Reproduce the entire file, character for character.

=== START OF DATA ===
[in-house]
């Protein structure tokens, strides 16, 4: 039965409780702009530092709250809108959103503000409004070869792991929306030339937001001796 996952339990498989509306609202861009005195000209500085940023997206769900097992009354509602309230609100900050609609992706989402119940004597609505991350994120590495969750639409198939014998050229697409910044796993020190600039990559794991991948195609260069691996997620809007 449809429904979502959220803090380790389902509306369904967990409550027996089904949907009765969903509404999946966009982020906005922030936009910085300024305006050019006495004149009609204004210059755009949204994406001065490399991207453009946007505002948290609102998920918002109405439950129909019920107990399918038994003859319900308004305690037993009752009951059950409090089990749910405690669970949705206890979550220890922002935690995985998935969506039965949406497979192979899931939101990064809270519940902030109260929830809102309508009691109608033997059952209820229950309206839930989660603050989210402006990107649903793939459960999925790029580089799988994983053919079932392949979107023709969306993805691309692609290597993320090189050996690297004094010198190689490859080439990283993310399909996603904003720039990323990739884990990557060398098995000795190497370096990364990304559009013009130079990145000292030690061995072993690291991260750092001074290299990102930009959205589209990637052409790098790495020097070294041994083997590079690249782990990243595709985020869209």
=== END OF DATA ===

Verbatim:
[in-house]
């Protein structure tokens, strides 16, 4: 039965409780702009530092709250809108959103503000409004070869792991929306030339937001001796 996952339990498989509306609202861009005195000209500085940023997206769900097992009354509602309230609100900050609609992706989402119940004597609505991350994120590495969750639409198939014998050229697409910044796993020190600039990559794991991948195609260069691996997620809007 449809429904979502959220803090380790389902509306369904967990409550027996089904949907009765969903509404999946966009982020906005922030936009910085300024305006050019006495004149009609204004210059755009949204994406001065490399991207453009946007505002948290609102998920918002109405439950129909019920107990399918038994003859319900308004305690037993009752009951059950409090089990749910405690669970949705206890979550220890922002935690995985998935969506039965949406497979192979899931939101990064809270519940902030109260929830809102309508009691109608033997059952209820229950309206839930989660603050989210402006990107649903793939459960999925790029580089799988994983053919079932392949979107023709969306993805691309692609290597993320090189050996690297004094010198190689490859080439990283993310399909996603904003720039990323990739884990990557060398098995000795190497370096990364990304559009013009130079990145000292030690061995072993690291991260750092001074290299990102930009959205589209990637052409790098790495020097070294041994083997590079690249782990990243595709985020869209």